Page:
While it’s essential not to be overly rigid in interpretation, a purely symbolic reading may not fully capture the depth of God’s redemptive work. The symbolic interpretation could, however, complement the literal or renewal interpretations, enhancing our understanding of the latter two. Nevertheless, the most accurate interpretation seems to favor a renewed or transformed creation – a view that aligns more with God’s previous acts of salvation, suggesting continuity with his overarching plan.

In his book, Exploring Revelation, John Phillips explains:

“The word ‘new’ means not merely new as to time, but also as to kind. It is a new kind of heaven and a new kind of earth, proof of which is found in the fact that the new earth will have no sea. The first heaven and the first earth are not to be annihilated; they are to be purged by fire and regenerated. Satan has defiled both spheres, and God will therefore make them anew. They are made new in the same sense that the believer is ‘a new man’ in Christ, that is, he is another man, quickened and renewed by the Spirit of God.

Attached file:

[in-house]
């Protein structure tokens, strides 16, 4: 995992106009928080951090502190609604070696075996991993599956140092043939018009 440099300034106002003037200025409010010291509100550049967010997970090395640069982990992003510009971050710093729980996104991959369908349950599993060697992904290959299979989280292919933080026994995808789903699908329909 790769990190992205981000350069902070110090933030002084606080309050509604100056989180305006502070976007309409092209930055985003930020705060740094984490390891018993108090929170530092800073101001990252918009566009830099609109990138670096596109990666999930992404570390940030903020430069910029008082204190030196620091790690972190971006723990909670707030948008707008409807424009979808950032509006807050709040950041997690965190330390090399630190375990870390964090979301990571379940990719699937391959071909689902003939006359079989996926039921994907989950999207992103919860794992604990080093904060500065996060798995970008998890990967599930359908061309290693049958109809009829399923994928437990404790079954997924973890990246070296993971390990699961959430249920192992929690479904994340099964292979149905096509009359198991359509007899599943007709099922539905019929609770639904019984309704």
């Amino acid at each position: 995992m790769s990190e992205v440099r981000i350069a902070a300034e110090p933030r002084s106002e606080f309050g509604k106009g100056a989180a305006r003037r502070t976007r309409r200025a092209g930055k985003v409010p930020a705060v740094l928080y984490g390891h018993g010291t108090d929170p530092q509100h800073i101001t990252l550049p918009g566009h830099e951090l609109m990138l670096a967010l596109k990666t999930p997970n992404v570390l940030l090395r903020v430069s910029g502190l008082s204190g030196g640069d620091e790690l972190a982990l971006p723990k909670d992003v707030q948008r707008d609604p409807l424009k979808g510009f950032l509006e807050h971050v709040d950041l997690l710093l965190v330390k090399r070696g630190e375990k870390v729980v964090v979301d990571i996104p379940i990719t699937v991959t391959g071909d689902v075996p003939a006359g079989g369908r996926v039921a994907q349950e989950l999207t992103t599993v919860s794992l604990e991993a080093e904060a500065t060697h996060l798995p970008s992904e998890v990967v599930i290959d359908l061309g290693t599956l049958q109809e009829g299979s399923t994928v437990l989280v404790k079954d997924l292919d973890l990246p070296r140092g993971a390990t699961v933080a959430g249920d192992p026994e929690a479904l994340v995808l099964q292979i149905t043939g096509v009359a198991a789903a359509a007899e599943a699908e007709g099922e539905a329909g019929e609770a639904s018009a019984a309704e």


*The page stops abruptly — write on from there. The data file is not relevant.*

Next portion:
“The eternal state is not simply a spiritual condition destitute of locality. The earth and the heaven are fixed locations throughout eternity. There is something particularly comforting in that for us who, at present, know only mortality. The Lord Jesus promised to go and prepare a place for us of many mansions. ‘If it were not so,’ he said, ‘I would have told you’ (John 14:2, cf. 1-4). The clear implication is that, could we expect to find heaven drastically, shockingly different from the earth, then he would have told us. But it is not. We shall feel as much ease and at home in heaven as we do on earth right now. Heaven contains much with which we are fondly familiar.”